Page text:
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SBU News > Academics > College of Engineering & Applied Sciences > Serge Luryi and Craig Lehmann Elected 2021 Fellows of the National Academy of Inventors

Serge Luryi and Craig Lehmann Elected 2021 Fellows of the National Academy of Inventors

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Serge Luryi, distinguished professor in Stony Brook University’s Department of Electrical and Computer Engineering, and Craig Lehmann, former dean of the School of Health Technology and Management, have been elected Fellows by the National Academy of Inventors (NAI) — the highest professional distinction accorded solely to academic inventors.

The NAI Fellows Program highlights academic inventors who have demonstrated a spirit of innovation in creating or facilitating outstanding inventions that have made a tangible impact on quality of life, economic development and the welfare of society. The list of 2021 NAI Fellows includes 164 prolific innovators from 116 research universities, and governmental and non-profit institutes worldwide. They collectively hold 4,800 issued U.S. patents. 

Luryi and Lehmann will officially be inducted Fellows at the NAI’s annual meeting on June 15, 2022, in Phoenix, Arizona.

Serge luyri
Serge Luryi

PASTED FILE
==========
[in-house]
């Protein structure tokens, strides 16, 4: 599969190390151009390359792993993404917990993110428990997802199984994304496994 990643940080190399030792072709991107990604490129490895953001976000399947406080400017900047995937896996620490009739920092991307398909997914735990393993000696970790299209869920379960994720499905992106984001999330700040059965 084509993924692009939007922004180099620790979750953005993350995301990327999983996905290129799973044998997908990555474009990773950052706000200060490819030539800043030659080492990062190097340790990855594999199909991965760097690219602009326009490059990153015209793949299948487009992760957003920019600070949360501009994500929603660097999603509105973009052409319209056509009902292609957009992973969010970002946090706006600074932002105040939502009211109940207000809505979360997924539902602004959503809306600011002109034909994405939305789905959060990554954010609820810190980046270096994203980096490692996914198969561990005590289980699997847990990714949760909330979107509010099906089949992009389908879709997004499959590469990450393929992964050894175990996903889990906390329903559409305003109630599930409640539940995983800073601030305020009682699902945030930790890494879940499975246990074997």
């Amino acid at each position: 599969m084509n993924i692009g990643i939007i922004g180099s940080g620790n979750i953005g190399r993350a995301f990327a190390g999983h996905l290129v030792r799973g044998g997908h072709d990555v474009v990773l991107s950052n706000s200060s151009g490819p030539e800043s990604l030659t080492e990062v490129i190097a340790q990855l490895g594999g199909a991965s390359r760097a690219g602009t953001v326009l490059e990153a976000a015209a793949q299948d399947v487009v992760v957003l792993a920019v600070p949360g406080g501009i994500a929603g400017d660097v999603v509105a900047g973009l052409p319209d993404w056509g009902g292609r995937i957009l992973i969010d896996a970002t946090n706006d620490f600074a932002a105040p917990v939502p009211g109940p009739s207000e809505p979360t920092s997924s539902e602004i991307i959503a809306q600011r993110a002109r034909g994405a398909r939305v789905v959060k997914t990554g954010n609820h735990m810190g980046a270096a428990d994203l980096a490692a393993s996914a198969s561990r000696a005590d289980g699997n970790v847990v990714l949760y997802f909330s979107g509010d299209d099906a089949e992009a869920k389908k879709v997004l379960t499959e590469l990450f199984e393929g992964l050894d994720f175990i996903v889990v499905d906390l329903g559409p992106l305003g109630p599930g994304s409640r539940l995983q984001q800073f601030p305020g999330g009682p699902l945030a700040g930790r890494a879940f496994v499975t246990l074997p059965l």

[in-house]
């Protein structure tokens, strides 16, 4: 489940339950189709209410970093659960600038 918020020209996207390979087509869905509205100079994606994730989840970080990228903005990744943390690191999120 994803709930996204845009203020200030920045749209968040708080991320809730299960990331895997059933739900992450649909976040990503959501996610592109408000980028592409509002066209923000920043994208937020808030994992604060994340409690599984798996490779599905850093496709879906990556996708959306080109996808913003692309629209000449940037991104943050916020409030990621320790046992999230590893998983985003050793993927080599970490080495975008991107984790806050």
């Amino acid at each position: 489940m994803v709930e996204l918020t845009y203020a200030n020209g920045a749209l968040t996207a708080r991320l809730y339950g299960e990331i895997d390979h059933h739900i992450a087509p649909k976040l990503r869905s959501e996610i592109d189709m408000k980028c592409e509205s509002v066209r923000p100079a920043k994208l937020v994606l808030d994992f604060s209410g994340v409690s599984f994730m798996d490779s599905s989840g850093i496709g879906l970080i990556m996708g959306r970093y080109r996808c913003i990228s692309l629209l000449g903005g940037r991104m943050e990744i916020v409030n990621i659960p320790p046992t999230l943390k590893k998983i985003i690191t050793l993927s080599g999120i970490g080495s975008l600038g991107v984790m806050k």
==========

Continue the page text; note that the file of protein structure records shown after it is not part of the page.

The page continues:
A preeminent research scientist, Luryi joined the faculty of the Department of Electrical and Computer Engineering in the College of Engineering and Applied Sciences in 1994, when he was appointed as distinguished professor, the highest-ranking professorship in the State University of New York system. He served as chair of Electrical and Computer Engineering from 1994 to 2016 and has published over 250 papers and has been awarded 54 U.S. patents in the areas of high-speed electronic and photonic devices, material science, sensor systems and electronic packaging. His most impactful invention is the endowment of silicon chips with various capabilities, e.g. optoelectronics, and he has been a pioneer in semiconductor research and its commercial application by translating research discoveries into new technologies.

“Professor Luryi serves as an inspiration to our students and faculty alike with over 250 journal papers, 54 U.S. patents and fellowships bestowed from several electrical engineering societies,” said Jon Longtin, interim dean, College of Engineering and Applied Sciences. “We congratulate him on this well-deserved honor, and are grateful for his lasting and important contributions to our students, our College and the greater Stony Brook community.”

Since 1998, he has been the founding director of the New York State Center for Advanced Technology in Sensor Systems (Sensor CAT). The Sensor CAT was driven by needs of New York State industries that develop, manufacture, or employ sensors and supported science-based start-ups, especially those connected with university research. The Sensor CAT has developed an “All in One” Electrical Engineering Educational Kit, including laboratories, which allowed Stony Brook to become the first research institution to offer a bachelor of science in electrical engineering online degree. Since its inception, Sensor CAT has received over $20M in funding from New York State, which has enabled Luryi and his team to develop splendid research facilities. Most of this activity was based on the patented inventions of Luryi and his associates in sensor-related fields like DNA sequencing and high-energy radiation detection.